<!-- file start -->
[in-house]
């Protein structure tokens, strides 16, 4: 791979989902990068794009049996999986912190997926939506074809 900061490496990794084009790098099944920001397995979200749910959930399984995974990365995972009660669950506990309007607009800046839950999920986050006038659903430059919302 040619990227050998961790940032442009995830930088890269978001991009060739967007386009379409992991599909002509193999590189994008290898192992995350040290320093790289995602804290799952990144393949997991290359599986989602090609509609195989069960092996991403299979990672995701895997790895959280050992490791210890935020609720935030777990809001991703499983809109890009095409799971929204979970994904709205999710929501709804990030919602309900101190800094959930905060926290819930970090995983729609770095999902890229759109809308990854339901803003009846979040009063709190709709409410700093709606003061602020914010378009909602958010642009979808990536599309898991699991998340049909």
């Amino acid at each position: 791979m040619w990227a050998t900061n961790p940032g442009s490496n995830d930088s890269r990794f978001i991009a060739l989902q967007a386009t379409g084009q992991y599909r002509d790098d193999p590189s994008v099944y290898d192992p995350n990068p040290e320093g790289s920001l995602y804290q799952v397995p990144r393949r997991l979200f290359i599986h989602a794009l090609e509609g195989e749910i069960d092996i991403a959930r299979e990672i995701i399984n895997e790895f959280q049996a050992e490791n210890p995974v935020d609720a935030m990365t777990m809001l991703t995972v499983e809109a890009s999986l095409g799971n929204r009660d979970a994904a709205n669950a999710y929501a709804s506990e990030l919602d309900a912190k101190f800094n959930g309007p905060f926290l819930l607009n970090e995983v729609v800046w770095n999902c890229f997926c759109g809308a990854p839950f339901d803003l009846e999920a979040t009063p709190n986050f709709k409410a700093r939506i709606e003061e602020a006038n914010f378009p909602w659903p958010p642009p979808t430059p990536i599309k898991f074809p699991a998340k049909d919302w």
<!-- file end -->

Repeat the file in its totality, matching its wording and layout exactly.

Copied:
[in-house]
């Protein structure tokens, strides 16, 4: 791979989902990068794009049996999986912190997926939506074809 900061490496990794084009790098099944920001397995979200749910959930399984995974990365995972009660669950506990309007607009800046839950999920986050006038659903430059919302 040619990227050998961790940032442009995830930088890269978001991009060739967007386009379409992991599909002509193999590189994008290898192992995350040290320093790289995602804290799952990144393949997991290359599986989602090609509609195989069960092996991403299979990672995701895997790895959280050992490791210890935020609720935030777990809001991703499983809109890009095409799971929204979970994904709205999710929501709804990030919602309900101190800094959930905060926290819930970090995983729609770095999902890229759109809308990854339901803003009846979040009063709190709709409410700093709606003061602020914010378009909602958010642009979808990536599309898991699991998340049909």
């Amino acid at each position: 791979m040619w990227a050998t900061n961790p940032g442009s490496n995830d930088s890269r990794f978001i991009a060739l989902q967007a386009t379409g084009q992991y599909r002509d790098d193999p590189s994008v099944y290898d192992p995350n990068p040290e320093g790289s920001l995602y804290q799952v397995p990144r393949r997991l979200f290359i599986h989602a794009l090609e509609g195989e749910i069960d092996i991403a959930r299979e990672i995701i399984n895997e790895f959280q049996a050992e490791n210890p995974v935020d609720a935030m990365t777990m809001l991703t995972v499983e809109a890009s999986l095409g799971n929204r009660d979970a994904a709205n669950a999710y929501a709804s506990e990030l919602d309900a912190k101190f800094n959930g309007p905060f926290l819930l607009n970090e995983v729609v800046w770095n999902c890229f997926c759109g809308a990854p839950f339901d803003l009846e999920a979040t009063p709190n986050f709709k409410a700093r939506i709606e003061e602020a006038n914010f378009p909602w659903p958010p642009p979808t430059p990536i599309k898991f074809p699991a998340k049909d919302w």